October 16, 2019

Dear friends,
It started with a mesh bag of ginger Tony found two weeks ago at Tink Holl Asian store in Cleveland. He held it up. I shook my head no. What would we do with a whole pound of ginger?

“But it’s only $1.50,” he pointed out.

Thus began out ginger fest. I put it in soups and stir frys. I sprinkled some on roast Delicata squash. The stash slowly dwindled. We still have slightly more than a half pound left, but I have a feeling a lot of that will get used in Mongolian beef sauce. Last weekend I made a batch of the sauce, marinated some beef ribs in half and used the rest as a glaze after grilling. Holy cow! Mongolian barbecued beef ribs!

Tony couldn’t get enough of them. Could I make more of the sauce, he asked, as he scraped the last spoonful from the pan into a custard cup. What did he plan to do with it? “This would taste good on anything,” he said.

I slathered the sauce on beef ribs because I wanted to riff on that Chinese restaurant staple, Mongolian beef. I found beef ribs in the new Meijer’s store in Stow, which I checked out for the first time last week. If you can’t find beef ribs, the sauce would taste just as good on pork ribs.

Mongolian beef stir fry, by the way, is probably an American invention. i couldn’t find a mention of it in any of my serious Chinese cookbooks, nor in an Internet search for foods of Mongolia. And anyway, the meat would probably be mutton in Mongolia, not beef.

No matter. Enterprising Chinese restaurant chefs in America came up with a winner when they combined soy sauce, brown sugar, plenty of garlic and lots of ginger to make the flavorful, sweet sauce. I added lemon juice to balance out the sugar a bit and amped the flavor with a splash of sherry.

The sauce recipe may be doubled or tripled and kept on hand to brush on….well, anything.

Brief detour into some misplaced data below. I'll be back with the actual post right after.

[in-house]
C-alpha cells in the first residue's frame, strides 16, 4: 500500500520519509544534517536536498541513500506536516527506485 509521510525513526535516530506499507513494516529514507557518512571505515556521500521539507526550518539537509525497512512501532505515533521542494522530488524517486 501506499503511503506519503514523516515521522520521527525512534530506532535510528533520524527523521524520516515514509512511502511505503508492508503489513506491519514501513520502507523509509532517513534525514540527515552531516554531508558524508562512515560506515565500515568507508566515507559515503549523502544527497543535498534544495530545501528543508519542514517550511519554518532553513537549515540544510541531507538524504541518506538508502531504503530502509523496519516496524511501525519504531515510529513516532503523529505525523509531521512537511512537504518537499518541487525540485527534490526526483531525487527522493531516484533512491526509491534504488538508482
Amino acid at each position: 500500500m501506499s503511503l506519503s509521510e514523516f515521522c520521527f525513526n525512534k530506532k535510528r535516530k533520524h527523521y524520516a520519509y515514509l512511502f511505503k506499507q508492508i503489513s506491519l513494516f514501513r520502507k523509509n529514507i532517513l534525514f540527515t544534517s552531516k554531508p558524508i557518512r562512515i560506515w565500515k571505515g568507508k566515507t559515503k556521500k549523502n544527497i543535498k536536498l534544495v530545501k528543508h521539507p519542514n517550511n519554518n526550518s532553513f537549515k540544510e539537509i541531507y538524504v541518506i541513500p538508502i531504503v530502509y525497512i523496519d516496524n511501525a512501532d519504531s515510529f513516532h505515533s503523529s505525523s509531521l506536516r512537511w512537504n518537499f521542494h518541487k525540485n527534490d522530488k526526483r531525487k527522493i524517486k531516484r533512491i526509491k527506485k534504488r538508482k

MONGOLIAN BARBECUED BEEF RIBS

1 tbsp. chopped ginger
1 tbsp. chopped garlic
1/4 tsp. red pepper flakes
1/2 cup soy sauce
1/4 cup water
2 tbsp. sherry
1 tsp. lemon juice
2 tbsp. packed brown sugar
2 lbs. beef ribs
1/4 cup plus 2 tsp. cornstarch

At least two hours before you plan to cook, in a very small saucepan, combine ginger, garlic, pepper flakes, soy sauce, water, sherry, lemon juice and brown sugar. Bring to a simmer, stirring to dissolve sugar. Remove from heat and let steep at room temperature for at least an hour.

Place ribs in a large zipper-lock plastic bag. Pour half of the soy sauce mixture over the ribs and squish to distribute evenly. Seal bag, refrigerate and marinate for 45 minutes, turning once.

Drain ribs, discarding marinade. Pat ribs dry with paper towels and place on a rack to air dry for 15 minutes at room temperature. Build a medium fire in a charcoal or gas grill, or use an indoor electric grill, as I did.

While grill heats and ribs dry, heat remaining soy sauce mixture over medium heat. Place the 2 teaspoons cornstarch in a small bowl and stir in enough of the soy sauce mixture to produce a smooth slurry. When sauce in pan comes to a simmer, add cornstarch slurry, stirring rapidly until the sauce is smooth and thick. Set aside.

Place the remaining 1/4 cup cornstarch in a shallow bowl or on a plate. Roll the ribs in the cornstarch and tap off the excess. Grill over medium heat until the ribs are brown on all sides. You may have to press parts of the ribs into the grill. The cornstarch coating must come in contact with the grill to brown.

Remove ribs from direct heat (or turn to low heat if using electric), cover the grill and continue cooking until the ribs are done. This should take about 10 minutes, depending on desired degree of doneness.

Transfer meat to a platter and liberally brush all over with the thickened sauce. Serves 2 to 3.

TIDBITS
Wunderbar pickles